“I started to realise the abject poverty under which most people were forced to live, the appalling conditions created by the inequalities of the system,” she once said.

Strikingly attractive and with a steely air – her given name, Nomzamo, means ”one who strives” – the 22-year-old Winnie caught the eye of Mandela at a Soweto bus-stop in 1957, starting a whirlwind romance that led to their marriage a year later.

But with husband and wife pouring their energies into the fight against apartheid, the relationship struggled before being torn apart after six years when Mandela was arrested and sentenced to life in prison.

Madikizela-Mandela later described her marriage as a sham and the birth of their two daughters, Zindzi and Zenani, as “quite coincidental” to her one true love – the struggle against white rule. “I was married to the ANC. It was the best marriage I ever had,” she often said.

Graca Machel, who stepped into her shoes as South Africa’s first lady when she married Mandela in 1998, paid tribute to her predecessor in the years after her union. “It’s unfortunate that in our lives we don’t interact very easily but I want to state very clearly that Winnie is my hero. Winnie is someone I respect highly,” Machel once said.

As the years passed and Madikizela-Mandela’s public standing plummeted, her relationship with the party she loved soured. She bore the air of a troublemaker, arriving late at rallies and haranguing comrades, including Thabo Mbeki, Mandela’s successor as president.

In 2001, a television camera caught Mbeki brushing Madikizela-Mandela away and knocking off her hat after she arrived an hour late for a rally to commemorate a 1976 anti-apartheid uprising by Soweto schoolchildren and students.

Nelson and Winnie Mandela at the Johannesburg airport. May, 1990

Years later, she clashed with the next president, Jacob Zuma, becoming a political patron of the renegade ANC youth leader Julius Malema, who quit the century-old movement to found his own ultra-leftist political party.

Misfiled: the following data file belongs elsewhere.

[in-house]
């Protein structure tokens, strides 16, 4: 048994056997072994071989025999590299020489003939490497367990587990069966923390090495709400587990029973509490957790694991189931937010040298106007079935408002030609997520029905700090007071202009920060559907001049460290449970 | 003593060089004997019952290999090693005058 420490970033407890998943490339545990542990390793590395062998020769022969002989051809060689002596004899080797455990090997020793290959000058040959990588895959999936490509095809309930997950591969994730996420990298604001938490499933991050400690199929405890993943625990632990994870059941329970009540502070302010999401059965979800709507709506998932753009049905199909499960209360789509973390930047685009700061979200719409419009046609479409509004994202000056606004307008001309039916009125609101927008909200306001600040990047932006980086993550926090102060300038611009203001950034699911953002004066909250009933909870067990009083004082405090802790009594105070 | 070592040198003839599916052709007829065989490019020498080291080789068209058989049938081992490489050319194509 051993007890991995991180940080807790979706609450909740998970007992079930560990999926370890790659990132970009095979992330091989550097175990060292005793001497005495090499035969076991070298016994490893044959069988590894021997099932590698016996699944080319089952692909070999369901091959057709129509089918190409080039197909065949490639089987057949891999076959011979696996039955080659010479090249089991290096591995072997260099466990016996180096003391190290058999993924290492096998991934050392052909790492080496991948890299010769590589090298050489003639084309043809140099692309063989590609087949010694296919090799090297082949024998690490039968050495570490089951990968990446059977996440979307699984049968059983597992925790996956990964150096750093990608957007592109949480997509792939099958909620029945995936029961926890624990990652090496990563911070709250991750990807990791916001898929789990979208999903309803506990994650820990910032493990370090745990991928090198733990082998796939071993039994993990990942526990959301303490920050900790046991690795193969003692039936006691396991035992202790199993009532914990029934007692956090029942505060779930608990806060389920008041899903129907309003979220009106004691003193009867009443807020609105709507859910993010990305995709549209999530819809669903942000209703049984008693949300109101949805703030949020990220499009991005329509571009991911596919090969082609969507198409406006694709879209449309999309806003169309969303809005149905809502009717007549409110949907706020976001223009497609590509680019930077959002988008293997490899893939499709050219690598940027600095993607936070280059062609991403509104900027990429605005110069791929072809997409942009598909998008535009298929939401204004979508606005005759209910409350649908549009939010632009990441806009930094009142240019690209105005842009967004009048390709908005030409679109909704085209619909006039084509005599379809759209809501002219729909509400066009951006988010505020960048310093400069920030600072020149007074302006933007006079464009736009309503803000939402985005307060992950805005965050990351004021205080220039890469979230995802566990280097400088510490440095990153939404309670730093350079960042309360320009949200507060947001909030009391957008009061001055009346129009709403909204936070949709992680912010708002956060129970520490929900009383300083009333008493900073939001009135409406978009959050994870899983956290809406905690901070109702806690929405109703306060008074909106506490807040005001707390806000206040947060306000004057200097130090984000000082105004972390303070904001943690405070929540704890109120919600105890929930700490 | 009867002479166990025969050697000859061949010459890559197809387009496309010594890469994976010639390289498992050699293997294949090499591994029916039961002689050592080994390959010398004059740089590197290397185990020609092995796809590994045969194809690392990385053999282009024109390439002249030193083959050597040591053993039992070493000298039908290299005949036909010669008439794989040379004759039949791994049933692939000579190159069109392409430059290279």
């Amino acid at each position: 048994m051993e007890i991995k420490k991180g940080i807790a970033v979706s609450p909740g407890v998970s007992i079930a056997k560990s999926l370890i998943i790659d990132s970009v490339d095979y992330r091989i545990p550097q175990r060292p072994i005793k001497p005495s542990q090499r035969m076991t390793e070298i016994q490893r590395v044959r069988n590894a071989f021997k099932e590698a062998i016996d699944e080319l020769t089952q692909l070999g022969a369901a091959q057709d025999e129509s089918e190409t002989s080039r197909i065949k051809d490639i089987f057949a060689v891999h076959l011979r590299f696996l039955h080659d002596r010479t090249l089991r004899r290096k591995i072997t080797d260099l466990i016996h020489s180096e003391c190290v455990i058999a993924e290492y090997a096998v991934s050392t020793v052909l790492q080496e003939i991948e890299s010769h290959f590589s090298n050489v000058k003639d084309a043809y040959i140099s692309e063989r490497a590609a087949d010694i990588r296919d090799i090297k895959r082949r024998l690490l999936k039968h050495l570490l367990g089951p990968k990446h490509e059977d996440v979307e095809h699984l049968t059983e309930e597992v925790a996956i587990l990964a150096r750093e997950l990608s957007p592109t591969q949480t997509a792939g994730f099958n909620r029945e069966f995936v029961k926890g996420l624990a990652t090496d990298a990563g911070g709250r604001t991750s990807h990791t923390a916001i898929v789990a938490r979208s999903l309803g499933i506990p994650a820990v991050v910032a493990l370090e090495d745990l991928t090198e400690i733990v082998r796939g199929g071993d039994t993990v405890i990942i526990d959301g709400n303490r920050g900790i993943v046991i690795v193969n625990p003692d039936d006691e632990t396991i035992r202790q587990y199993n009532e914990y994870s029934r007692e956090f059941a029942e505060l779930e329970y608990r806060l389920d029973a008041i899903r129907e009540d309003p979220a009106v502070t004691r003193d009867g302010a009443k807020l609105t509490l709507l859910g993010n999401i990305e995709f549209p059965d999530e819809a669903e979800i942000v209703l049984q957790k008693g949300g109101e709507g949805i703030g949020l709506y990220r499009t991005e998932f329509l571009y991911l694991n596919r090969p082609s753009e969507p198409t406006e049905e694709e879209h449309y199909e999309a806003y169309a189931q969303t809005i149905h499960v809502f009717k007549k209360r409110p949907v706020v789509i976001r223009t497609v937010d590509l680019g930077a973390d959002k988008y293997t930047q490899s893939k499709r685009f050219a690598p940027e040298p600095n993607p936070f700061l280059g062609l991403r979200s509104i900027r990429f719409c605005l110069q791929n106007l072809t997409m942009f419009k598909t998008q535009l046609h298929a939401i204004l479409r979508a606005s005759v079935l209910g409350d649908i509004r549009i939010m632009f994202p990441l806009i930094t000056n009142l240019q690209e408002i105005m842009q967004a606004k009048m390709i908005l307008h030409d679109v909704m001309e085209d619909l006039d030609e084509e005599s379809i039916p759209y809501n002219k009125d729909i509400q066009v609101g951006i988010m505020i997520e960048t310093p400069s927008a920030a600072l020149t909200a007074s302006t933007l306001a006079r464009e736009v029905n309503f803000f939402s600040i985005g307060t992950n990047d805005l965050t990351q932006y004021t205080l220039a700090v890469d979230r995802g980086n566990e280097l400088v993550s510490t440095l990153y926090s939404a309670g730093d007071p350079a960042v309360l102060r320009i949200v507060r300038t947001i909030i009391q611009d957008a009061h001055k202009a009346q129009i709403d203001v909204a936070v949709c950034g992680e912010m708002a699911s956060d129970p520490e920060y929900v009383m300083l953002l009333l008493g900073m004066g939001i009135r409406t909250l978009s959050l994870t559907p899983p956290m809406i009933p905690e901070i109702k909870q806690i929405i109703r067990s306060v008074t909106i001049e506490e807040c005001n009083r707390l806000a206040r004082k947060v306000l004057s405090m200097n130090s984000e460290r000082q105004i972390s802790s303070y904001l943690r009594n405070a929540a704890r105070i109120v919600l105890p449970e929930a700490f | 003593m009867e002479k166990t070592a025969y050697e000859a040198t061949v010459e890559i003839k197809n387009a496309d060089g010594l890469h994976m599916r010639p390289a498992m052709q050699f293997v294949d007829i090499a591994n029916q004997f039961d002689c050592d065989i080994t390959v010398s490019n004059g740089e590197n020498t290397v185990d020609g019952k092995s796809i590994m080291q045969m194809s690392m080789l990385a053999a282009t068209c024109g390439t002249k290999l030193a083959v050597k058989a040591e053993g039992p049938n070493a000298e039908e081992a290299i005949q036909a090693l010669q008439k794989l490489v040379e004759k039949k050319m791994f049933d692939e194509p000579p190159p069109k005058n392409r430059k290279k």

Confirming her support for Malema and backing his calls for seizure of white-owned farms and banks, Madikizela-Mandela revealed her contempt in 2010 for the deal her ex-husband struck with South Africa’s white minority nearly two decades before.

In a London newspaper interview, she attacked Mandela, who died in December 2013, saying he had gone soft in prison and sold out the black cause. “Mandela did go to prison and he went in there as a burning young revolutionary. But look what came out,” she said. “Mandela let us down. He agreed to a bad deal for the blacks.”

She also dismissed Tutu, post-apartheid South Africa’s moral fulcrum, as a “cretin” and rubbished his attempts at national healing as a “religious circus”.

“I told him a few home truths. I told him that he and his other like-minded cretins were only sitting here because of our struggle and me – because of the things I and people like me had done to get freedom,” she said.

“I am not sorry. I will never be sorry,” she concluded. “I would do everything I did again if I had to. Everything.”


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President Museveni Warns UN Security Council On Somalia



President Yoweri Museveni has called upon the United Nations Security Council not to repeat previous mistakes made in Somalia.

The President made the remarks today at the Summit of Heads of State and Government of Troop Contributing Countries (TCCs) to the African Union Mission in Somalia (AMISOM) held at Speke resort Munyonyo Hotel in Kampala.